Press Pass PLAYERS Move Golf Fashion

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Press PassEach week, Golf Channel experts and analysts offer their thoughts and opinions on hot topics in the world of golf with the Press Pass. You can also give your take on our questions. Just click on the link and e-mail your responses to all four questions to us. We'll publish select answers each Friday in our Press Pass: Readers' Forum.
 
Hot Topic
This week is normally the spot for THE PLAYERS Championship. Do you like having the fifth major between the Masters and the U.S. Open or as a lead-in to the seasons first major?
 
Brian Hewitt Brian Hewitt - Columnist, GOLFCHANNEL.com:
I was never really comfortable with THE PLAYERS Championship being two weeks ahead of the Masters. Too much of the media focus was (necessarily) on the upcoming Masters and the value of THE PLAYERS as a stand alone event was unfairly diminished. Plus, the grasses and the golf course at Sawgrass never seemed to synch up with what the players could expect at Augusta National. THE PLAYERS needed a move on the schedule. Now it has.
 
Mark Rolfing Mark Rolfing - Analyst, GOLF CHANNEL:
I like the new PLAYERS Championship May date because the Masters was always the topic of discussion at Bay Hill. Now with the new date, THE PLAYERS will become one of the five most important events on the PGA TOUR.
 
Mercer Baggs Mercer Baggs - Senior Producer, GOLFCHANNEL.com:
I'm a fan of the move. The TOUR doesn't really lose anything by having the Doral event, now under the WGC umbrella, in its place. The move should keep things interesting when there is often a lull the two months in between the Masters and U.S. Open.
 
Hot Topic
Should the PGA TOUR do more to make the WGC events contested on a more global level?
 
Hewitt:
For starters, I find it a tad hypocritical for the 'International' players to complain that too many WGC events are in the U.S. when so many of them own homes in this country. That having been said, it wouldn't upset me to see more WGC events abroad, especially at some of the great old courses in the British Isles.
 
Rolfing:
WGC events need to be contested in countries other than the United States.
 
Baggs:
Of course it would be nice; but TV, money and player malaise on traveling abroad are reasons it won't be happening for the next four years. The new schedule makes it tough to do as well. The TOUR risks a healthy amout of withdrawals if it moves the Accenture Match Play overseas. The new event at Doral isn't likely to chagne venues since it folded into an existing -- and very popular -- event. Really, the only current tournament that would be feasible to play overseas is the Bridgestone, but that is contested at Firestone, one of the more respected and well-like venues on TOUR. Translation: get used to seeing the same U.S. courses year-in and year-out in the WGC events.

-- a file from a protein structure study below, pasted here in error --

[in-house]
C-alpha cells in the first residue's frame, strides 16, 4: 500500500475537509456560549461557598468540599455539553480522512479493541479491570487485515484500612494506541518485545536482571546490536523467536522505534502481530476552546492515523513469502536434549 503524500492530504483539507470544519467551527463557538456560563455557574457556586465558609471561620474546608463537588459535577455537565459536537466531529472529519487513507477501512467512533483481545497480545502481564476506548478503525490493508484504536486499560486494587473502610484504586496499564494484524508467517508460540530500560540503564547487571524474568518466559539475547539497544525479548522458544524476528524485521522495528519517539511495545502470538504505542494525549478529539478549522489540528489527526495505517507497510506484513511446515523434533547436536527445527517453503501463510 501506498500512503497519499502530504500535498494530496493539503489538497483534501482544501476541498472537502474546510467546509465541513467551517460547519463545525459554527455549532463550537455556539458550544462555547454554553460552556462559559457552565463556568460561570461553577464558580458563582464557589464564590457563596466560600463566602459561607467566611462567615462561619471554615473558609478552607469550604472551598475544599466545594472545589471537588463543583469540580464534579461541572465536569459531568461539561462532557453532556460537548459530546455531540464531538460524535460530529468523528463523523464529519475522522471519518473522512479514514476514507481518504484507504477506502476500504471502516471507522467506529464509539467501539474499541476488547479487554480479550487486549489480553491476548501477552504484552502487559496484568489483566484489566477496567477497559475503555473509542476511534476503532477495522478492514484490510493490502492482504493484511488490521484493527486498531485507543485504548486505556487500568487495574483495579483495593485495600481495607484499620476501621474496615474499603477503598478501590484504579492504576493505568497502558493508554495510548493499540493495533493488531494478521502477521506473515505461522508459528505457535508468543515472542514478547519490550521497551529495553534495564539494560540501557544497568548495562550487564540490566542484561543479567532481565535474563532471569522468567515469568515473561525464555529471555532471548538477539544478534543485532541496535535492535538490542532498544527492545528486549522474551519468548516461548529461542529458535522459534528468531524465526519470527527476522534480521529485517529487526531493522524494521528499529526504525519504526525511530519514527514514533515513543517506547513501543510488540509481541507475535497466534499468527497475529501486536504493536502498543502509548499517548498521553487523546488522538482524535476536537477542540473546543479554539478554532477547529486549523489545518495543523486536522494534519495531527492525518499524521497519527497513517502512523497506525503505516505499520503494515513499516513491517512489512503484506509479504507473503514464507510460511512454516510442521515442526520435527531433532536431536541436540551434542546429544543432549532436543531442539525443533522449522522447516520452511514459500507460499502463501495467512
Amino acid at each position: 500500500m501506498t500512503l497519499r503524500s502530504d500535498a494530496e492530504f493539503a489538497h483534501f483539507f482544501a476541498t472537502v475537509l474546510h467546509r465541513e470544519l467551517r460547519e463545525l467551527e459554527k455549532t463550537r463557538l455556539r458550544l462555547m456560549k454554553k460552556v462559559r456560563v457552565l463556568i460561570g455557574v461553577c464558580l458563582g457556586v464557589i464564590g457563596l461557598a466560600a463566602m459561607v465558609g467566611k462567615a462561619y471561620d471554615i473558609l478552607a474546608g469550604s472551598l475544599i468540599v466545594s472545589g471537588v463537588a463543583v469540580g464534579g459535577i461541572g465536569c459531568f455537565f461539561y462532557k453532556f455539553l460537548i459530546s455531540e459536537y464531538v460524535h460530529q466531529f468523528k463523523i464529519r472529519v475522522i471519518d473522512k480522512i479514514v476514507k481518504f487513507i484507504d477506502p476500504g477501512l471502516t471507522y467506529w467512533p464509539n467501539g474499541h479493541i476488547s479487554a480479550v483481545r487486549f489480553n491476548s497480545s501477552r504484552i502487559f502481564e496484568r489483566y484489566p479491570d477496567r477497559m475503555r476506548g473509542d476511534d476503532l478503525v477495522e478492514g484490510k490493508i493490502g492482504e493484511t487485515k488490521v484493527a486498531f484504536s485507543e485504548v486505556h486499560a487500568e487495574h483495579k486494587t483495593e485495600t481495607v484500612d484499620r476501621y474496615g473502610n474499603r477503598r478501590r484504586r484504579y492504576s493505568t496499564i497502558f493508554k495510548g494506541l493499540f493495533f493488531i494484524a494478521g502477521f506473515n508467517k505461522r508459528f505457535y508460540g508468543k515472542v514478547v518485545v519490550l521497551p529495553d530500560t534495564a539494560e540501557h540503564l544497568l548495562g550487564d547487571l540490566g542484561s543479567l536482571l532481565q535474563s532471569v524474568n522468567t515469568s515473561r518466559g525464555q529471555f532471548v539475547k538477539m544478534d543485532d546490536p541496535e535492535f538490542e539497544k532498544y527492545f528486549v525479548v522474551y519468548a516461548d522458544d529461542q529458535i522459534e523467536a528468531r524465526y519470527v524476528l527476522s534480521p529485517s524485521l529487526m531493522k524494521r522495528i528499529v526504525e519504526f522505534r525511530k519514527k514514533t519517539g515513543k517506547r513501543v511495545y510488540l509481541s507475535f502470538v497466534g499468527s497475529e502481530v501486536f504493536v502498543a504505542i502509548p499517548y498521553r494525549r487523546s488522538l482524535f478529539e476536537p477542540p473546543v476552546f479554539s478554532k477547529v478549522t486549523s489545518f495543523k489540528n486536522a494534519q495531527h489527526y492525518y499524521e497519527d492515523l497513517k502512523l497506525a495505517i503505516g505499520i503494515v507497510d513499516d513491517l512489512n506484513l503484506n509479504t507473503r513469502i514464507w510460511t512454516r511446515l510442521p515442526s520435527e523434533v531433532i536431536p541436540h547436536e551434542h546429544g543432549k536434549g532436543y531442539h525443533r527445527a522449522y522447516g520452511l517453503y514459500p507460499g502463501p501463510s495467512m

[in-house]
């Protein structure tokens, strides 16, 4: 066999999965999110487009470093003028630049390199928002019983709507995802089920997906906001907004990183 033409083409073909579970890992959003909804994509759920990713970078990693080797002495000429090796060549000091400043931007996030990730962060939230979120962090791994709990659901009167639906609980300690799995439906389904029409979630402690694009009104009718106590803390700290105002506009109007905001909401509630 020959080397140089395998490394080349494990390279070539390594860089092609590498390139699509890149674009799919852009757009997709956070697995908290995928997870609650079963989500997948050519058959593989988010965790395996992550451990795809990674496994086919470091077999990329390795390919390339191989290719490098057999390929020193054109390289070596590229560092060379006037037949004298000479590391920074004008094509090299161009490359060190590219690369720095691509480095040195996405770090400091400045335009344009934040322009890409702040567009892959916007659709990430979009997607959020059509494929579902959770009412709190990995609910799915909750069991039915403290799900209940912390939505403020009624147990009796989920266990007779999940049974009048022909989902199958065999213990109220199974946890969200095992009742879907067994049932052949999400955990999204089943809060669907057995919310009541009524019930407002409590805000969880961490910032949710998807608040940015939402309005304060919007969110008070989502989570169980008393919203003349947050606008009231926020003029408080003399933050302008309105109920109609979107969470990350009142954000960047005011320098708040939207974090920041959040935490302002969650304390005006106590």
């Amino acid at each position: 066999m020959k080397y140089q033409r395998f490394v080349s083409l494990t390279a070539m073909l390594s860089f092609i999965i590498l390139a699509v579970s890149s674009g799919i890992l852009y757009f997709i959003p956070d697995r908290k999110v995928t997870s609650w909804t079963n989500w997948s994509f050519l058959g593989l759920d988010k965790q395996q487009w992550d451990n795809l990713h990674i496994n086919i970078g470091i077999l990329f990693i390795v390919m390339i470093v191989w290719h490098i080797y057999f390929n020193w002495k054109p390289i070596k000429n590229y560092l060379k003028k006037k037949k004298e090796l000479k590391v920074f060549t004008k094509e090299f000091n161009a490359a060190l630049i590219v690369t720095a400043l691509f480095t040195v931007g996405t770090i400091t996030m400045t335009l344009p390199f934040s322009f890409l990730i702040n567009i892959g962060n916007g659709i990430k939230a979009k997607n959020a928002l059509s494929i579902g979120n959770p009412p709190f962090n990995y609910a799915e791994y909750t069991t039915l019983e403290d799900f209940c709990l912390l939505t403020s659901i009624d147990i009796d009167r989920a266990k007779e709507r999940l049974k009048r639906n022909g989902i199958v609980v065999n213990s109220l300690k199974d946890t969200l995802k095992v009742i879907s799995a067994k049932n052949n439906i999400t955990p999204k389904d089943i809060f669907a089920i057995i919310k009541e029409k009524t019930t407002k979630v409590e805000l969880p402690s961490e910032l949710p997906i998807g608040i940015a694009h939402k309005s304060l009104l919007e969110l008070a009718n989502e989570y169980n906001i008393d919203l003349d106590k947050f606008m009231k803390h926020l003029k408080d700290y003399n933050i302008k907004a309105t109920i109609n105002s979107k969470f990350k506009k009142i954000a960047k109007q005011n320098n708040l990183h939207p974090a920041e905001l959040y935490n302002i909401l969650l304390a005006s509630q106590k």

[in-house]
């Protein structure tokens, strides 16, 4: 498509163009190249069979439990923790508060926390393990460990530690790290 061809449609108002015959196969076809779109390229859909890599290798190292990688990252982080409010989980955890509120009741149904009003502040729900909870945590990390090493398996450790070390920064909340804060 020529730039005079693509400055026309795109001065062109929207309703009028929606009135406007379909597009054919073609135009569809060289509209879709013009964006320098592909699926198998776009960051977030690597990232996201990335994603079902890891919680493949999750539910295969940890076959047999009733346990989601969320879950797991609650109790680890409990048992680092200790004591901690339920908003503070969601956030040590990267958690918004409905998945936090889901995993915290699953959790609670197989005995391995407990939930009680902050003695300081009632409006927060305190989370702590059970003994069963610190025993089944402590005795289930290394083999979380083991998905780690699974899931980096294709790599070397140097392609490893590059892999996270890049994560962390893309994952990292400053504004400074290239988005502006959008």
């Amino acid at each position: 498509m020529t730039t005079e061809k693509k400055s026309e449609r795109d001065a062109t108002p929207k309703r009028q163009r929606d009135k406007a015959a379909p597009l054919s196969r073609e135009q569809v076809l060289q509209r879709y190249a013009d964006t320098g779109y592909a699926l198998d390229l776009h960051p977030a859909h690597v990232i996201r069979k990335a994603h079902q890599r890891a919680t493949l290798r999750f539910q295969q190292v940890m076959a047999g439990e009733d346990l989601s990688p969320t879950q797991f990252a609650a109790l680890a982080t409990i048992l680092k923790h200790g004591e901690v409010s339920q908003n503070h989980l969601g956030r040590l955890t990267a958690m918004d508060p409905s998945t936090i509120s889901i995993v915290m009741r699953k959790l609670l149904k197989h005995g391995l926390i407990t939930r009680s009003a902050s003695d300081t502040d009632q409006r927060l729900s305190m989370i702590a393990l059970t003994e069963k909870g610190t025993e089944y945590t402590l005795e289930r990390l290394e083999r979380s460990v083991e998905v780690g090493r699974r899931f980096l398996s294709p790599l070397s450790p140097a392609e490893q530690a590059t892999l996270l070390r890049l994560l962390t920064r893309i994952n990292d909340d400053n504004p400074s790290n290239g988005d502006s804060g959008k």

Hot Topic
Vijay Singh won this past week by using a belly putter. Should belly and/or long putters be made illegal?
 
Hewitt:
Hogan said there was golf and there was putting. The two, he maintained, were different games. With that in mind, I have no problem allowing any kind of implement on the greens. Nor do I have a problem with different putting styles.
 
Rolfing:
No, belly and/or long putters should not be made illegal.
 
Baggs:
I wouldn't mind seeing a ban, at least for professionals. You can say that this is just another form of technology that has made the game a bit easier for players, like titanium or solid core, multi-layered balls, but, with belly/long putters, you have fundementally changed the way the club is used. Drivers, irons, wedges and balls may be more advanced, but they are still used, in essence, just as they were long before we were born. That is not the case with belly/long putters.
 
Hot Topic
Who are the best and worst dressed golfers, on any tour, today?
 
Hewitt:
As my grandmother used to say, 'There's no accounting for taste.' I think Retief Goosen looks as comfortable, fit and sharp in golf clothes as any male player. Tiger is not far behind. And my wife, who pays much more attention to this sort of thing, agrees. Worst dressed? Asking a sportswriter to answer this question is a bit like asking a sinner to name his least favorite commandmant. I will say that Calc's Sunday outfit at Honda earlier this month wasn't exactly GQ. Not that he cares what I think. On the women's side, I think Natalie Gulbis dresses smartly. I'm not a big fan of Paula Creamer's look, particularly the occasional high socks. Would love to see Marty Hackel's best and worst dressed top 10 on the men's and women's side.
 
Rolfing:
Best: Tiger Woods. Worst: Any golfer that wears a tight shirt.
 
Baggs:
Tiger is probably the best dressed on the men's side in a classic sense. Adam Scott has his moments. So, too, does Darren Clarke; though, he can go a bit overboard. Ian Poulter's among the worst; he's beyond daring with his fashion, taking it to a purely tacky level. Most of his clothes should be cast aside with every Tabasco shirt ever made. But Sergio Garcia, in his horrendous matching outfits, takes the cake in regards to awful attire. Ironically, the same company who outfits Garcia does so for Paula Creamer. She's the first female player that comes to mind when I think 'best dressed' (love the high socks, too).
 
Click here to e-mail us your take on all of the above four questions. We'll publish select reader responses on Friday.
 
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